The best way to use a carbon tax to fight climate change would be to set the initial carbon price high, increase it modestly for about a decade, and then let it fall slowly over the next few centuries, researchers reported last week in the Proceedings of the National Academy of Sciences.
That’s opposite to the conclusions of conventional climate-economy models, which generally suggest that carbon taxes should start fairly low and increase gradually over time.
The reason for the difference is that the new model, dubbed EZ-Climate, incorporates the costs of uncertainty and the value of avoiding climate risks.
Conventional climate-economy models used for the last quarter-century don’t represent risk and uncertainty very well. People have known these concepts are important, but have struggled to incorporate them into models because it is so complicated and often requires outsized computing power to do so.
The new model pulls off this feat while keeping things simple by making use of an approach common in financial economics. The researchers treated carbon pollution as an “asset” – but one expected to yield negative returns rather than increasing in value over time.
“Unlike most modeled CO2 price paths, ours typically rise briefly before declining over time,” the researchers write.
One reason for this is that a higher initial tax will result in faster decarbonization. As technology advances and it becomes cheaper and easier to reduce emissions, the carbon tax can also be reduced.
In addition, the high initial price of carbon reflects uncertainty: What will the effects of climate change be? Are there catastrophic tipping points? What are the best adaptation strategies?
Those high-stakes questions mean that early on, decarbonization is valuable “insurance,” a hedge against disaster. As time goes on – and, hopefully, those climate tipping points are avoided – uncertainty resolves and the price on carbon can also fall.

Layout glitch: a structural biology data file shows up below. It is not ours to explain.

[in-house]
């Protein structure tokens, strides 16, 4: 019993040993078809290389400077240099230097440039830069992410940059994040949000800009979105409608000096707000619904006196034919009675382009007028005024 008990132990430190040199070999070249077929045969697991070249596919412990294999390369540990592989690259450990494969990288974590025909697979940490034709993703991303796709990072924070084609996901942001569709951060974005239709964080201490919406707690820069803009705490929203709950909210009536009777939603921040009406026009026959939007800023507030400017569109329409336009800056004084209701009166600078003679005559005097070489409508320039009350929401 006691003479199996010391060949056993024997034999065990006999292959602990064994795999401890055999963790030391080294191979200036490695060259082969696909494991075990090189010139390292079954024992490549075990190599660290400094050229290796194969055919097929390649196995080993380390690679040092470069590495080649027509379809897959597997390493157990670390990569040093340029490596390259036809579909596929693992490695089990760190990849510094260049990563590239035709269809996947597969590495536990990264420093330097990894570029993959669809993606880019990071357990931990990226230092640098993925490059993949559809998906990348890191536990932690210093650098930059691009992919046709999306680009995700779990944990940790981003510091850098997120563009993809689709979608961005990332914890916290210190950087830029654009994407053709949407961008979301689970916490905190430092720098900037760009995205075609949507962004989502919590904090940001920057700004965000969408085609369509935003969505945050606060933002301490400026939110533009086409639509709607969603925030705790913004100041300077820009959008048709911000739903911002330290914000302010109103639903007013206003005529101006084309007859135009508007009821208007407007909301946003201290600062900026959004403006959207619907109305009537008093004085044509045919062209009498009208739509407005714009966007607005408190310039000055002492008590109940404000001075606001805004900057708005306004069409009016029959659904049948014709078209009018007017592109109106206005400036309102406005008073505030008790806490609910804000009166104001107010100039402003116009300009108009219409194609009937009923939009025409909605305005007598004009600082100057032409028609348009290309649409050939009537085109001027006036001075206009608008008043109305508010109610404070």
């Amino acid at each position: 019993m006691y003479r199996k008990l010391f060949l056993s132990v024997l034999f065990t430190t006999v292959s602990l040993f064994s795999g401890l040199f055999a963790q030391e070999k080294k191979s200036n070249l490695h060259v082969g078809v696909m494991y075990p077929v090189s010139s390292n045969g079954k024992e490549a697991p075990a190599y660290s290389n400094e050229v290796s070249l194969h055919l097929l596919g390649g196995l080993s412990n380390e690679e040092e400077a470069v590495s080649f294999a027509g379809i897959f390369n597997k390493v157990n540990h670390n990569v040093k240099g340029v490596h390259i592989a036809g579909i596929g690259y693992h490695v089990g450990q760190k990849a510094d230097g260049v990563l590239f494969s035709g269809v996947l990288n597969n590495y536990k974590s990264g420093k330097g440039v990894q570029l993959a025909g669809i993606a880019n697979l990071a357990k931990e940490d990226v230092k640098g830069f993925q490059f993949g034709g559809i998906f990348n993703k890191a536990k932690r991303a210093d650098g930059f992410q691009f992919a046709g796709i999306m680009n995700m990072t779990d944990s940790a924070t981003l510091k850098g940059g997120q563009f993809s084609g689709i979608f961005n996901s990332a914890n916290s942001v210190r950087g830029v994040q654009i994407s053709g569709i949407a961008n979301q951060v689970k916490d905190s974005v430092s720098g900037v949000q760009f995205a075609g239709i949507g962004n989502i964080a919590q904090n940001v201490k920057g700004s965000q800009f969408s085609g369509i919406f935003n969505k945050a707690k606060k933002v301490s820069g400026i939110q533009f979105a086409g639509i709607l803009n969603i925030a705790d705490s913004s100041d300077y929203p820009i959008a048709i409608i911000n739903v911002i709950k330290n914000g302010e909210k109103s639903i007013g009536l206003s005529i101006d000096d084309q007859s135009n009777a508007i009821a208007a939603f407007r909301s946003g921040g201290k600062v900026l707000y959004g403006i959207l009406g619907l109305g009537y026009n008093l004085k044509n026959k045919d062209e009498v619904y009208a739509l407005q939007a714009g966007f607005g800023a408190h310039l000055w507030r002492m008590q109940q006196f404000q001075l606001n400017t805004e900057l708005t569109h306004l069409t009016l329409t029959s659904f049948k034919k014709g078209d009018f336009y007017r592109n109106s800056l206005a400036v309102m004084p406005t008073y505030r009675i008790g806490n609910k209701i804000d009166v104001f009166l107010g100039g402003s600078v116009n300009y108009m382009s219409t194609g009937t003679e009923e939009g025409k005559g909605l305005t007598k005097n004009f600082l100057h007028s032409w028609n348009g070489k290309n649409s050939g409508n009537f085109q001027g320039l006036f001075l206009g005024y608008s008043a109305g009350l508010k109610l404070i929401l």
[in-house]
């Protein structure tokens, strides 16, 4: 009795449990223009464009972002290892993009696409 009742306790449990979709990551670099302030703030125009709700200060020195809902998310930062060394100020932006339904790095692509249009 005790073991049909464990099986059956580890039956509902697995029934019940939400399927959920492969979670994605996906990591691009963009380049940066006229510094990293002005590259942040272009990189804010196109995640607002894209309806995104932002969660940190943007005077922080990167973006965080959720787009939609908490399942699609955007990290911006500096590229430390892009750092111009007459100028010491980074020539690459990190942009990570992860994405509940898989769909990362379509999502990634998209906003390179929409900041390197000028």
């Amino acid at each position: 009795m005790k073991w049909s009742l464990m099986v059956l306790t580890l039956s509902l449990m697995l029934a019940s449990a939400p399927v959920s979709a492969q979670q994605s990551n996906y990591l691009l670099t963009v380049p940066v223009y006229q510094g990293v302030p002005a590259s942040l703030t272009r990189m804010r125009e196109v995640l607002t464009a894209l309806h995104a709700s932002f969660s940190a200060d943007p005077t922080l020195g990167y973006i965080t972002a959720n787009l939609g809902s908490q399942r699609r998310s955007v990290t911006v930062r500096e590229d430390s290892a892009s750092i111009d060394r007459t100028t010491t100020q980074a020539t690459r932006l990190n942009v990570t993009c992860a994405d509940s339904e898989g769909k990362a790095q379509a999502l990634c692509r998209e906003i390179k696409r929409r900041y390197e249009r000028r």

The analysis doesn’t yield a firm answer as to what the initial price of carbon should be. That depends on the assumptions used to calibrate the model. But it could be up to $200 per ton of CO2 – much higher than most of the policies in place or under consideration around the world today.
“None of the uncertainty around the ‘right’ price per ton of CO2 means we should delay implementing much stronger climate policy — a much higher price than we currently have,” says study team member Gernot Wagner, associate professor of environmental studies at New York University. “The costs of delay are indeed enormous.”
Wagner and his colleagues calculated that putting off a carbon tax by just one year results in additional climate change impacts costing $1 trillion. The cost of delay accelerates over time, so dragging our feet for 5 years results in a cost of $24 trillion, and 10 years a whopping $100 trillion.
“Of course, I’m under no illusion here,” Wagner says. Carbon tax advocates have struggled to put – or keep – in place much lower carbon prices. In that context, the feasibility of imposing a carbon price of $100 per ton or even more looks pretty grim.
But, Wagner points out, the analysis suggests that policies that are often dismissed as “too expensive,” including Green New Deal policies in the U.S., could in fact be right on the money.
Source: Daniel K.D.. et al. “Declining CO2 price paths.” Proceedings of the National Academy of Sciences 2019.